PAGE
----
Dr. Raphaël Rodriguez awarded the Liliane Bettencourt Prize for Life Sciences
Dr. Raphaël Rodriguez, head of the Chemical Biology team (CNRS UMR3666 / Inserm U1143), has been named winner of the 2023 Liliane Bettencourt Prize for Life Sciences. This award recognizes his work on the design of small molecules to dissect cellular processes related to cancer, inflammation and aging.
Throughout his scientific career, Dr. Raphaël Rodriguez, head of the Chemical Biology team (CNRS UMR3666 / Inserm U1143) at Institut Curie, has developed innovative research that not only generates promising avenues for new tratments for cancer and inflammation, but also offers original insight into the importance of chemistry for cell function. The quality of his research has therefore earned him the 2023 Liliane Bettencourt Prize for Life Sciences.
Combining chemistry and biology, a natural process
Raphaël Rodriguez's work focuses on the design of small molecules to dissect cellular processes related to cancer, inflammation, and aging. The effects induced by these small molecules enable him to identify new therapeutic targets. Over the course of his career, he has designed protocols to isolate and characterize small molecule targets, and has also developed methods to view them in cells in order to provide information about their mechanism.
To name just one example, the researcher and his team have shed light on the action mechanism of salinmycin, a natural product capable of eradicating cancer stem cells, which are known to contribute to metastasis and relapses. This work revealed that cancer cells have a high iron load that makes them vulnerable to a particular type of cell death, called ferroptosis. This observation led them to uncover a mechanism of metal absorption that regulates the plasticity of cancer and immune cells.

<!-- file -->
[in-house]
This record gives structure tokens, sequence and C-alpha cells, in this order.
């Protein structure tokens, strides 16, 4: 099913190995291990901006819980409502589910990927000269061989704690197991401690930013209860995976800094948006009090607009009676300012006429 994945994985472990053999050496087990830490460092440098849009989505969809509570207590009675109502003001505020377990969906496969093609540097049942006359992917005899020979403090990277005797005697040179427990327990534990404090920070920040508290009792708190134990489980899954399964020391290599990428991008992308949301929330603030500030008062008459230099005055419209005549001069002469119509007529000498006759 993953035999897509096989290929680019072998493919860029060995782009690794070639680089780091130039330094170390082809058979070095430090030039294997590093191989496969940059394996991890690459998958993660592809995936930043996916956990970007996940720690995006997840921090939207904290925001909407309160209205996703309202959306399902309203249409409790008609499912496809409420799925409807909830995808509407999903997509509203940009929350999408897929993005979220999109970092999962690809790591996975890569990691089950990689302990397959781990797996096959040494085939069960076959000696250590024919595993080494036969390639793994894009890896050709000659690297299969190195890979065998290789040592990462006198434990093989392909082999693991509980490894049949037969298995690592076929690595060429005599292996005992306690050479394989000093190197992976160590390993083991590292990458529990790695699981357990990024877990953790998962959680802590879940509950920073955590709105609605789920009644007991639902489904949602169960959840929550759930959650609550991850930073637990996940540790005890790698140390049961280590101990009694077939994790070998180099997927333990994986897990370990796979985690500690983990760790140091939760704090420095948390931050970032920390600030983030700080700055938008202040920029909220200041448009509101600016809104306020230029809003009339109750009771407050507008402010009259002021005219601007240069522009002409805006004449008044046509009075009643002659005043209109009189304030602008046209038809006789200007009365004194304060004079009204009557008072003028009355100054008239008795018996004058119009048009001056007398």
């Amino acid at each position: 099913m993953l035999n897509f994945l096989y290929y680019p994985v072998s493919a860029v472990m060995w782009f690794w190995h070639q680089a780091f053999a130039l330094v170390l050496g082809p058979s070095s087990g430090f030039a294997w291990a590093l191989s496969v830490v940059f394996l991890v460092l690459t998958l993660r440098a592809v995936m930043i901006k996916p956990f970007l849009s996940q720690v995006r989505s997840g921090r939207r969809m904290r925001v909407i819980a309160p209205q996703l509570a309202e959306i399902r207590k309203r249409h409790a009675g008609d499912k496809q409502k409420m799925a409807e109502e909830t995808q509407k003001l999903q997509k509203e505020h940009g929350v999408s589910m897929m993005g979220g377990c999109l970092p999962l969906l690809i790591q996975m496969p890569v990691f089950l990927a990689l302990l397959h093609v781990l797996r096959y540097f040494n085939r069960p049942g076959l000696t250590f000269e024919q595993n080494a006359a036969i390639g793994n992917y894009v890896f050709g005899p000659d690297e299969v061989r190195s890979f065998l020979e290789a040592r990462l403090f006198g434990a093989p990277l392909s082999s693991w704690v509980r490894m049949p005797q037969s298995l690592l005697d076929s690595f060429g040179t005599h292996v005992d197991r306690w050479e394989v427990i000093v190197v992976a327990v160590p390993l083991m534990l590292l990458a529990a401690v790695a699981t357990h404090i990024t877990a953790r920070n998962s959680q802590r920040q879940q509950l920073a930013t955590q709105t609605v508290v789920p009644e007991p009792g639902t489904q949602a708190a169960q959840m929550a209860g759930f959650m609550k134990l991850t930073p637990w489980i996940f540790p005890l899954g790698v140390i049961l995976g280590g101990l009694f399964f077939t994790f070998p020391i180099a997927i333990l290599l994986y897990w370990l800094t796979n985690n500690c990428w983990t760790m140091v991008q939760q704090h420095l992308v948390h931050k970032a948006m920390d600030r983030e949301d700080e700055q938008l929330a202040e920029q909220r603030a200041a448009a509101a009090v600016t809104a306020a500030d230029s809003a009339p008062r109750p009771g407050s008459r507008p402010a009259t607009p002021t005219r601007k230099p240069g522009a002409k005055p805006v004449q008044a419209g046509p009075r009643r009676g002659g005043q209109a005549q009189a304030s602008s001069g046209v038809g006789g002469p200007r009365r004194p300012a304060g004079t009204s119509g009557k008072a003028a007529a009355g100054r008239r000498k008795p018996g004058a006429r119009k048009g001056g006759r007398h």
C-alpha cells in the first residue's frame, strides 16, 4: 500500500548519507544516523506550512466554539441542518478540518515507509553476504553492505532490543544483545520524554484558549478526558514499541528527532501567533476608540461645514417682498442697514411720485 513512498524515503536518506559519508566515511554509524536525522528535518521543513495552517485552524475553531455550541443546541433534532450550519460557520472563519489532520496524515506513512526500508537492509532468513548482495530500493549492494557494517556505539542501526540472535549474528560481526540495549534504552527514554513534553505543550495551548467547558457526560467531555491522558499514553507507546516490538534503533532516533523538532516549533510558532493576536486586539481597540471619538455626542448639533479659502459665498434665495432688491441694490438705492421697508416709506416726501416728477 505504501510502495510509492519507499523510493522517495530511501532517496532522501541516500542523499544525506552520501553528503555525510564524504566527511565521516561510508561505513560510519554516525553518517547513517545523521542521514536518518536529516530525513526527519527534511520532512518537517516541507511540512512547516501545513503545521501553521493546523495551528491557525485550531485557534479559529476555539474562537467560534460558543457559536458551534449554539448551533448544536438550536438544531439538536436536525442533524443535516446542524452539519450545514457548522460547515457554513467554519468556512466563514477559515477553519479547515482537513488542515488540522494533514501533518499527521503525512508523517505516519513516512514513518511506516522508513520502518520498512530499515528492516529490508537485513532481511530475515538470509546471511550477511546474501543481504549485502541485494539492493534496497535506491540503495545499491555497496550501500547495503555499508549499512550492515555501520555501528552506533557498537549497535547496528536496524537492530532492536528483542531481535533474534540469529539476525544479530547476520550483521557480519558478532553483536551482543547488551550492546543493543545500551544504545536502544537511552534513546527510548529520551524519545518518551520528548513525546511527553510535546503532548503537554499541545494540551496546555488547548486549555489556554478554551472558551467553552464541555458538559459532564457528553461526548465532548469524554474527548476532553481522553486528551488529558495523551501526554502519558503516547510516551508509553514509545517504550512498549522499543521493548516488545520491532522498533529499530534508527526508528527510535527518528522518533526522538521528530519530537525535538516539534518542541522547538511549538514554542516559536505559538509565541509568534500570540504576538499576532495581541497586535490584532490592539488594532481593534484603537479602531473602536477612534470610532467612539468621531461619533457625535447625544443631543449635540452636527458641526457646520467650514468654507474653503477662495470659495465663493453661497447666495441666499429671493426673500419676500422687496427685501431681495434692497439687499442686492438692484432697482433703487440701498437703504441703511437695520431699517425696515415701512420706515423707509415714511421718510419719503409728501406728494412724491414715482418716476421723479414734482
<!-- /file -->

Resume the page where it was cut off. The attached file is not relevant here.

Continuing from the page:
Seeking an impact on health
These latest discoveries have enabled Raphaël Rodriguez to identify signaling pathways involving copper and iron that seem to be promising avenues for new treatments of cancer and inflammation. In this way, he and his team have highlighted the central role of metals as regulators of transitions between cell states in cancer and inflammation.
The mechanisms, drug targets and vulnerabilities in this signaling pathway can be exploited for therapeutic intervention, bringing the researcher closer to his long-term goal: to impact health.
My career has been driven by the idea that my actions could have an impact on health
says Raphaël Rodriguez
Find out more
Each year, the Liliane Bettencourt Prize for Life Sciences is awarded to a researcher under the age of 45 for their outstanding work and valuable contribution to their field of scientific research. Depending on the year, the award is given to a researcher established in France or working in another European country. Twenty-seven people have won the award since 1997. Starting in 2023, a prize of 100,000 euros will be personally awarded to the winner.